Monday, June 28, 2010

Endpapers, gilded suns and non-drying ink

          With the main bulk of the printing out of the way, I turned my attention to the endpapers, an important item in the book as they the first thing you see when you lift the cover. I like to relate them to the content of the book in some way. I had decided to go with the tea-stained paper (see previous post Feb, The Real Leonardo) and overprint this with two of Leonardo's line drawings that relate to flight. One of these is the dragonfly, the other is his little drawing of a man hanging from his 'parachute', which he describes as a wooden frame covered in fine linen, and treated with flour paste to make it air-tight.
          It involved several applications of tea to get the depth of shade, then I dried them completely under weight, then re-dampened, printed, dried and pressed again. A bit fussy to do, but I was pleased with the result, and it is a way of incorporating more of Leonardo's delightful line drawings into the book.
          I've also been working on the illustrations, using the PVA gilding idea (see previous post, April, A Sticky Gilding Situation). This is how two of them look. You can see why they call gilding 'illumination'.
I had a bit of a set-back with one of my images, I printed a figure in a red oil-based ink, using a stencil and brayer. So far, so good. But it took weeks to dry, and even when seemingly dry the red came off when gently rubbed with a tissue. I did't want to risk it inside the book in case it offset onto the opposite page. 
          So what to do? I looked back through all my experiments with various papers and media and looked at the ones where I used the same paper and Akua Kolors. The colours I have are the ones used for wood and lino cut printing, they are quite liquid, but if you leave them out to air-dry then can be used with a brayer, or you can thicken them with tack thickener. As mentioned, I was low on paper for the images, so by this time I was working on small offcut pieces of paper. They were big enough for the image, but tricky to print on, and I intended to overprint the figure with a cloud image on polymer plate, which I did. To stop the little pieces of paper dropping off the press I used a dab of the roller non-permanent adhesive on the mylar sheet I have on top of the tympan, and that was sufficient to keep them in place and prevent them from sticking to the plate. This image goes with the words "the triumph of a human being ascending, in the dreaming of a mortal man", so I hope this looks sufficiently dream-like and insubstantial. 

Tuesday, June 8, 2010

Let the Printing Games Begin

Ahhh...the scent of printers' ink and press wash....nothing quite like it. The plates arrived and after checking them over, I cut them apart and started planning the printing. I decided to print the full page images first, and spent the rest of the afternoon cutting up paper. I found there was only just enough, as after ordering, I had decided to include an extra image. Oops! I shall have to be extra careful.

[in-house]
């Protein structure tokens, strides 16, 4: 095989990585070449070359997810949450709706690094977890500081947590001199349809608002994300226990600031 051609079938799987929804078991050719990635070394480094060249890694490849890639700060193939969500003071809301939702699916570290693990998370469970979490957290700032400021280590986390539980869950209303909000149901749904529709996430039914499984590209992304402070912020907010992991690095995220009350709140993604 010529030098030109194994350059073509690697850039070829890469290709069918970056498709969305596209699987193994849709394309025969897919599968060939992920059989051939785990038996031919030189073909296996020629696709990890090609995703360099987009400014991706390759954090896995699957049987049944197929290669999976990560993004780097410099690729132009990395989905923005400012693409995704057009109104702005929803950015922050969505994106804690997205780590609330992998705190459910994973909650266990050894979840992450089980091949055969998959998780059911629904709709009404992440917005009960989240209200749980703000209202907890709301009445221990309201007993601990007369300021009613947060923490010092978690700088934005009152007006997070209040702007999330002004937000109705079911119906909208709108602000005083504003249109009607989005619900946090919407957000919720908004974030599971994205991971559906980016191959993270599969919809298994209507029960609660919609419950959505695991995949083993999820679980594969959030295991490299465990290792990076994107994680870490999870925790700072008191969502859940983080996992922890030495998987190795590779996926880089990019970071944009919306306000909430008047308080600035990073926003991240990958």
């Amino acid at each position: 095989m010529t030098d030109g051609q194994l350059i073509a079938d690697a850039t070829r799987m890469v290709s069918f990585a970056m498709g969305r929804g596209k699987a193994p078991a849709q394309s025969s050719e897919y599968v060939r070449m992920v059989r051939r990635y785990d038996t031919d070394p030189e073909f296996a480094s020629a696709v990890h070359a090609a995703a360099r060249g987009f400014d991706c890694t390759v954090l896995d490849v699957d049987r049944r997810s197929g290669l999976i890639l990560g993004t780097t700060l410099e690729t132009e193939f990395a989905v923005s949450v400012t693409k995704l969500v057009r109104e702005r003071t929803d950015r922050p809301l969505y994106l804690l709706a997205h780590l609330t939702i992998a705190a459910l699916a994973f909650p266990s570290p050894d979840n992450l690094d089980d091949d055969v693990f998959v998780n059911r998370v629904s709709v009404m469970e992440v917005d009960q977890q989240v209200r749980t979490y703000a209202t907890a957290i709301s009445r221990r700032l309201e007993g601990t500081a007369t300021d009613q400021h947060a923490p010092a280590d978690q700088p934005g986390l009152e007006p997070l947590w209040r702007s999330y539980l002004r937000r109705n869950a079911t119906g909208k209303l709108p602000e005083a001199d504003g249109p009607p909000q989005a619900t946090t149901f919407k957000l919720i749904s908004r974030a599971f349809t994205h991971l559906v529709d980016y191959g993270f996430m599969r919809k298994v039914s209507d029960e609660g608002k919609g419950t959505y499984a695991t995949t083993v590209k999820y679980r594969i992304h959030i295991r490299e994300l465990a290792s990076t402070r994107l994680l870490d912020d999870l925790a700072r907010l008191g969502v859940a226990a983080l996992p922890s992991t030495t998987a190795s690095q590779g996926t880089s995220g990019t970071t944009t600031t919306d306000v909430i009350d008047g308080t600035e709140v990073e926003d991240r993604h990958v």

The plates for the images have some larger solid printed areas which made adjustments necessary. My old table-top Craftsman press was built as a jobbing press, for printing small jobs such as tickets, and invitations. Because of its clamshell action, it is not ideally suited for printing large solid areas, not usually an issue for me. So for these images, I had to make several adjustments to rollers, ink and packing in order to get the solid black areas to print well. I then had to print with my full weight on the handle to get enough pressure. I printed dry on this handmade 30 gsm Japanese paper, as I didn't want to spoil the beautiful surface by dampening it. Anyway, the alterations worked. Looking at the handle of this press, which has been welded  at some time in its career, my guess is that I'm not the first to throw my full weight on it. I just hope it holds out.

The text printing went well, the damp paper gives a lovely crisp impression and again, as this was the Griffen Mill handmade paper I proceeded extra slowly and carefully. This paper has a watermark in the corner of each sheet, with the letters GM, the infinity sign (to indicate its archival status) and the initials MG for Mike Gibbs, the papermaker. I love the thought that I'm making a book with paper made by a real person, a person I have actually met, and that the paper could last for hundreds of years. I have a bible dating back to 1589, in the reign of Queen Elizabeth I. It is beautifully printed, the presswork is amazing and although it is pretty beaten up, still an object of my admiration for the skill that went into making the paper and printing it all those 400+ years ago.

Because the paper had been dampened I let it dry off a little and when it showed signs of curling, finished the drying process between blotters under a light weight.
 During the time I was printing, my leather arrived! I had chosen it from a swatch on a card, so was not really surprised to find that it was slightly different in colour from what I had expected. One batch of leather never dyes the same as the next, it's a fact of life. This skin was a little brighter and redder than I expected, but still a very nice skin, as you can see.